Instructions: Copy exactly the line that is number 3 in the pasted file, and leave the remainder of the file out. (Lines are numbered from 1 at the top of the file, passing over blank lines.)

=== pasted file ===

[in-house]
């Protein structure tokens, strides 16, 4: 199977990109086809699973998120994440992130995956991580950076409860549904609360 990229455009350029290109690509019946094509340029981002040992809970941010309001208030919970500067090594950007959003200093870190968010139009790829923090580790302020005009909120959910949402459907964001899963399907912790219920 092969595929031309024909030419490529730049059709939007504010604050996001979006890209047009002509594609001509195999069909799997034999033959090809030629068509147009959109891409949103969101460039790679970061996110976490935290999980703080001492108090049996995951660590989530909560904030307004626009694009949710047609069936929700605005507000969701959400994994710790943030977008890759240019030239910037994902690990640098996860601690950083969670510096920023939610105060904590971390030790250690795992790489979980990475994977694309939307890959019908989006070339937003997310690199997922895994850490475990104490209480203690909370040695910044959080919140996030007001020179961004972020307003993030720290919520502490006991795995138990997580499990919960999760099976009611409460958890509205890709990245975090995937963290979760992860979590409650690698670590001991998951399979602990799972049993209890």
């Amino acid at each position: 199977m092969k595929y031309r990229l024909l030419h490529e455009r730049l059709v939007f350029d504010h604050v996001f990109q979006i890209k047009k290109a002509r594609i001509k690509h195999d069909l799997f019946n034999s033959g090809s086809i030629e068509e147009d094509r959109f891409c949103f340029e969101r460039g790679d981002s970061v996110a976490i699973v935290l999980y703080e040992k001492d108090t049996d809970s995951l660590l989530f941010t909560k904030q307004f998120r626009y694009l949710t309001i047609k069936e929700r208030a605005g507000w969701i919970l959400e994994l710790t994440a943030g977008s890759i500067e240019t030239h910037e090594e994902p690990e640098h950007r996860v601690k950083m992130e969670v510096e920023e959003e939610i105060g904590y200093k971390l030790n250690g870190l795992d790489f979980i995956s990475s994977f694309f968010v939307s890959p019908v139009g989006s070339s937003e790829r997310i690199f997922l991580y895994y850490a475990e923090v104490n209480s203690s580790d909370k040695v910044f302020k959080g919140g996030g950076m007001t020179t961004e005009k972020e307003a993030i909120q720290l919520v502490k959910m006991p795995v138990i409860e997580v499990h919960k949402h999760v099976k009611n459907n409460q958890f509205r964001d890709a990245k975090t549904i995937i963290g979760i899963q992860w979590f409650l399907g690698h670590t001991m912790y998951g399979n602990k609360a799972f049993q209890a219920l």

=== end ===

């Amino acid at each position: 199977m092969k595929y031309r990229l024909l030419h490529e455009r730049l059709v939007f350029d504010h604050v996001f990109q979006i890209k047009k290109a002509r594609i001509k690509h195999d069909l799997f019946n034999s033959g090809s086809i030629e068509e147009d094509r959109f891409c949103f340029e969101r460039g790679d981002s970061v996110a976490i699973v935290l999980y703080e040992k001492d108090t049996d809970s995951l660590l989530f941010t909560k904030q307004f998120r626009y694009l949710t309001i047609k069936e929700r208030a605005g507000w969701i919970l959400e994994l710790t994440a943030g977008s890759i500067e240019t030239h910037e090594e994902p690990e640098h950007r996860v601690k950083m992130e969670v510096e920023e959003e939610i105060g904590y200093k971390l030790n250690g870190l795992d790489f979980i995956s990475s994977f694309f968010v939307s890959p019908v139009g989006s070339s937003e790829r997310i690199f997922l991580y895994y850490a475990e923090v104490n209480s203690s580790d909370k040695v910044f302020k959080g919140g996030g950076m007001t020179t961004e005009k972020e307003a993030i909120q720290l919520v502490k959910m006991p795995v138990i409860e997580v499990h919960k949402h999760v099976k009611n459907n409460q958890f509205r964001d890709a990245k975090t549904i995937i963290g979760i899963q992860w979590f409650l399907g690698h670590t001991m912790y998951g399979n602990k609360a799972f049993q209890a219920l």